Joanne you cant beat Ince on a dull and gloomy day.
Comment by Scholes Malc on 10th May 2019 at 08:08
Never, ever - knew it as 'The Rabbit Rocks' as a kid always 'The Rockies'
Comment by SoniaB on 10th May 2019 at 08:34
Always known as the Rabbit Rocks to people from Ince and Hindley.
Comment by Alan on 10th May 2019 at 09:44
They are called the Rabbit Rocks by by Incer's because the rocks are in INCE and belong to them.
Comment by Arthur on 10th May 2019 at 09:50
Fogget the rabbit rocks, look at the engineering of the gearbox fitted to the canal lock.
Comment by Poet on 10th May 2019 at 14:48
I like that Incers think the Rabbit Rocks belong to them. It's like the Lakota Sioux holding the Black Hills sacred.
Comment by Rev David Long on 10th May 2019 at 19:24
It’s a terrible mechanism - it takes ages to wind up - and down. The original mechanisms were direct-geared - so each turn of the windlass moved the paddle up a notch - and you could drop the paddle without having to turn the windlass - you just controlled the descent. These ‘granny gears’ take endless turn to lift the paddle - and then you have to wind the thing down again. I saw some similar gears in use in France - the keepers used battery-powered socket drivers to operate them....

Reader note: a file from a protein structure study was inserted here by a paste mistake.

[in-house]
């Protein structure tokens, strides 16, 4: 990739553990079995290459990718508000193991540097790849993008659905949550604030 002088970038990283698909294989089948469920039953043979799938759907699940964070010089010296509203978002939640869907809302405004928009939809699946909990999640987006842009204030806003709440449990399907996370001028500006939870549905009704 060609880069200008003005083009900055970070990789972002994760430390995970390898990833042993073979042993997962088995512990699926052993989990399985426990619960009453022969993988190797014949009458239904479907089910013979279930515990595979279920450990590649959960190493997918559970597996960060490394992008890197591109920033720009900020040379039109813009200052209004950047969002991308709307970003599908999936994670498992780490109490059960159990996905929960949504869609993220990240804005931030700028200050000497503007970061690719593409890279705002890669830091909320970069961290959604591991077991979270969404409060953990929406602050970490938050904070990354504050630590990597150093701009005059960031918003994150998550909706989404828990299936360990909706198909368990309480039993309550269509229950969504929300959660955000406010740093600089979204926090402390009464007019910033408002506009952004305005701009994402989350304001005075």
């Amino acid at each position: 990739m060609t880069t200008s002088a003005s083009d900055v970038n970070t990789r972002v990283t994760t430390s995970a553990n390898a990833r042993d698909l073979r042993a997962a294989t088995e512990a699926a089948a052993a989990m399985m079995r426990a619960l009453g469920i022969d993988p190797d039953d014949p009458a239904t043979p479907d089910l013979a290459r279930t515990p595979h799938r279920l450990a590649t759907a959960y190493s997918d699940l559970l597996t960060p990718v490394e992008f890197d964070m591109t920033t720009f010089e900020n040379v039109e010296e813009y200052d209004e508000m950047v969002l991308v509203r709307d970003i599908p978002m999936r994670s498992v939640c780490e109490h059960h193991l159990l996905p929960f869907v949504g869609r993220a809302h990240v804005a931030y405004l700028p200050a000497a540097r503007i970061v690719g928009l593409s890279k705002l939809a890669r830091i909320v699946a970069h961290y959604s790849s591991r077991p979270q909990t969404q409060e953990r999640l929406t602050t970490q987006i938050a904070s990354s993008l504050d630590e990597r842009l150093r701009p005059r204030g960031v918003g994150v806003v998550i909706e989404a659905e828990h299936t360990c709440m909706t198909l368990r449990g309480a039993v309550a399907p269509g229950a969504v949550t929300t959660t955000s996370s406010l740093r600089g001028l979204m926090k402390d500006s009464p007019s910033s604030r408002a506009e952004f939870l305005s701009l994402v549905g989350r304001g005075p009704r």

Comment by Julie on 10th May 2019 at 20:31
Poet , Did you read the book , Bury My Heart at Wounded Knee ?
Comment by irene roberts on 10th May 2019 at 21:10
The Rabbit Rocks. Memories of my Ince childhood.
Comment by Poet on 10th May 2019 at 23:14
Hi Julie, yes I've read that fine book and also seen the film version which I thought was less sympathetic to the Native Americans than the book though perhaps more objective.
My regards to you.
* Enter the 5 digit code to the right of the input box. Don't worry if you make a mistake, you will get another chance. Your comments won't be lost.